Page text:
I have recently found myself obsessing over this issue of homelessness. Why do I sense there is a growing population in major cities? Why do so many appear to me to be young couples? Does the population seem to be growing or is the problem more apparent because the homeless are coming together creating their own communities? Just so many questions.
My obsession sometimes creeps into my personal life where I ask what could I be doing to help. I recently sat at my kitchen table looking up local homeless shelters. My youngest child kept asking, “Why are you looking up homeless shelters?” I eventually replied, “Just seeing what’s out there.” She seemed really perturbed with my answer.
The reality was we had just cleaned out some clothes and I had found some “like new” shoes, clothes, backpacks and a wide variety of accessories. I knew the school year was starting and I really wanted to donate the items directly to individuals in my city. I know how important it is for teenagers to fit in. I later learned that my child had called her two siblings at college and yelled at them.
She told them “Thanks a lot, since dad has to pay for both of your tuitions and boarding. You took all the money. Now he’s looking up homeless shelters for us.” (For the record, we are fine). But it did bring home a point that maybe society needs to begin openly talking about what’s really going on. In looking back, I could have started my own conversation with my daughter.
I am not sure my assumptions about the homeless populations are necessarily correct. They are simple observations as I drive around various communities. The annual point in time count will give us the best snap shot of the state of homelessness. One thing we know for sure is that the issue is far more complex than ever.
Several cities have sought to declare states of emergencies based on the growing issues related to supporting homeless populations. Most recently: Tacoma and Seattle, Washington and Anaheim, California. We are hearing that more local governments are considering the same. We are seeing major impacts on crime rates, increasing drug related deaths, declining property values, impacts to infrastructure like roads and parks, as well as major health epidemics.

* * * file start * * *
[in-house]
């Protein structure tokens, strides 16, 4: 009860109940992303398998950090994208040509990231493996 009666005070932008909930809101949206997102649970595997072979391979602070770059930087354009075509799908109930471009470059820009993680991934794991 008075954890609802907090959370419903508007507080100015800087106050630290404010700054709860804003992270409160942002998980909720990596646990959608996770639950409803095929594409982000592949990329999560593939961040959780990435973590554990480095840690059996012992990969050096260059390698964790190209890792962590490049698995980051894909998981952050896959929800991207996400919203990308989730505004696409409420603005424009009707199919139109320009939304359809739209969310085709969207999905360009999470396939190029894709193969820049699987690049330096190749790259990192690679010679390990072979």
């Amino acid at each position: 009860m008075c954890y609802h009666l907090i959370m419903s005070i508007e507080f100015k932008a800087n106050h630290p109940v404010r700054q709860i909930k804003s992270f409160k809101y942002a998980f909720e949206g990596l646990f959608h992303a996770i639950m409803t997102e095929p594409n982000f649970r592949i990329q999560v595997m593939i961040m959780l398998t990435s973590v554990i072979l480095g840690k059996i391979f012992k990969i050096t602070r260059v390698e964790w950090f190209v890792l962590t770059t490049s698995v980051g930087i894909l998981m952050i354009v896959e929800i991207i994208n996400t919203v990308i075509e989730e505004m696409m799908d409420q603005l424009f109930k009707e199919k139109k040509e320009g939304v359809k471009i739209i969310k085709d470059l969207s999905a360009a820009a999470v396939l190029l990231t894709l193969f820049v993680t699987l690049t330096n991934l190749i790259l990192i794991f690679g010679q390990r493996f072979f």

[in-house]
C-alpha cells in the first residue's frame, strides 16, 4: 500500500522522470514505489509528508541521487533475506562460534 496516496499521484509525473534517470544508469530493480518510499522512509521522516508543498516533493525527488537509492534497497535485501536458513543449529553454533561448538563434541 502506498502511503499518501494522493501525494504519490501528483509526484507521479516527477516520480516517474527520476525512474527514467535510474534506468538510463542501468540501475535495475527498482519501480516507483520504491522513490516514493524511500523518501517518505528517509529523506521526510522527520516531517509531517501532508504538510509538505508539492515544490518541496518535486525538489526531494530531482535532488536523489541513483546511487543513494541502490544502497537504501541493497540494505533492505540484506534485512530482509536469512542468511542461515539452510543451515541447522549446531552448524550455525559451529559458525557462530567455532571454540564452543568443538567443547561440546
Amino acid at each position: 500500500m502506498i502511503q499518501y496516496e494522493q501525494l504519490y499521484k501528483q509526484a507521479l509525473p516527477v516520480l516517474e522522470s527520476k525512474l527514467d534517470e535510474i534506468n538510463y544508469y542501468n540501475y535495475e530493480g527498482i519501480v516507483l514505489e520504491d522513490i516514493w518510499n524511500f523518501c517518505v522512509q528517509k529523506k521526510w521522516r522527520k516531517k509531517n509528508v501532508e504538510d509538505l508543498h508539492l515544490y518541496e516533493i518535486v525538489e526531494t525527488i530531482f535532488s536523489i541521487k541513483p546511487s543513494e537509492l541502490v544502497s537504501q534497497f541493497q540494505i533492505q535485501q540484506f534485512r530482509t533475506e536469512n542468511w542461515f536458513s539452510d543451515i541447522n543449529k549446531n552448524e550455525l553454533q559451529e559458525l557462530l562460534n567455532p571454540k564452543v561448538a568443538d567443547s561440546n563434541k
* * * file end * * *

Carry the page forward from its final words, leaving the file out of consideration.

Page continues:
This crisis has become very complex with different populations needing different responses and strategies. There is a need to support returning veterans, mental illness, significant drug addictions from opioids and heroin, families in need and – of course – individuals who find themselves experiencing states of homelessness due to unemployment, poverty and housing affordability challenges.
While there are countless people working to respond to the homeless state of emergency, I turned back to my original question. “How can I help?” And – as is customary – I automatically turn to technology and data to see if the geographic information systems (GIS) community can help come up with innovative approaches to pitching in. And I was happy to know that the GIS community is stepping up.
I am glad to see cities like Riverside, California put this issue out front on their open data portal. The city is emphasizing a data-driven approach to building a strategy to turn the problem around. The County of San Diego, California is mobilizing their workforce to respond to the spread of Hepatitis A that is plaguing the homeless. They have identified hotspots of the outbreak geographically and are sending units out to guide field vaccinations crews. They are quickly collecting data on mobile devices to establish real-time situational awareness through operational dashboards. The City of Anchorage, Alaska is using GIS to address homeless encampments to help place individuals and families into social programs and restore their infrastructure back to normal.
January presents an opportunity to take the technology to the homeless issue. I am referring to the homeless point in time count. Governments can use readily available mobile data collection apps to get an accurate location as a starting point. But that’s just the start. We can also take lessons learned from Aurora, Colorado, Dekalb County, Georgia, Rancho Cucamonga and Redlands, California, who are working towards achieving their goals of impacting homelessness at a faster rate. Several agencies are using location-oriented dashboards that support a data-driven strategy. They are also using apps to connect those in need with much needed services.
While I have a passion for technology and its applications towards solving problems, the starting point remains an open dialogue that extends across all disciplines, not-for-profits and the community that seek to play their role in reducing homelessness.
Author’s Note-My youngest is back to taking thousands of selfies and the unused items found a good home.
Christopher Thomas is part of the GovLoop Featured Blogger program, where we feature blog posts by government voices from all across the country (and world!). To see more Featured Blogger posts, click here.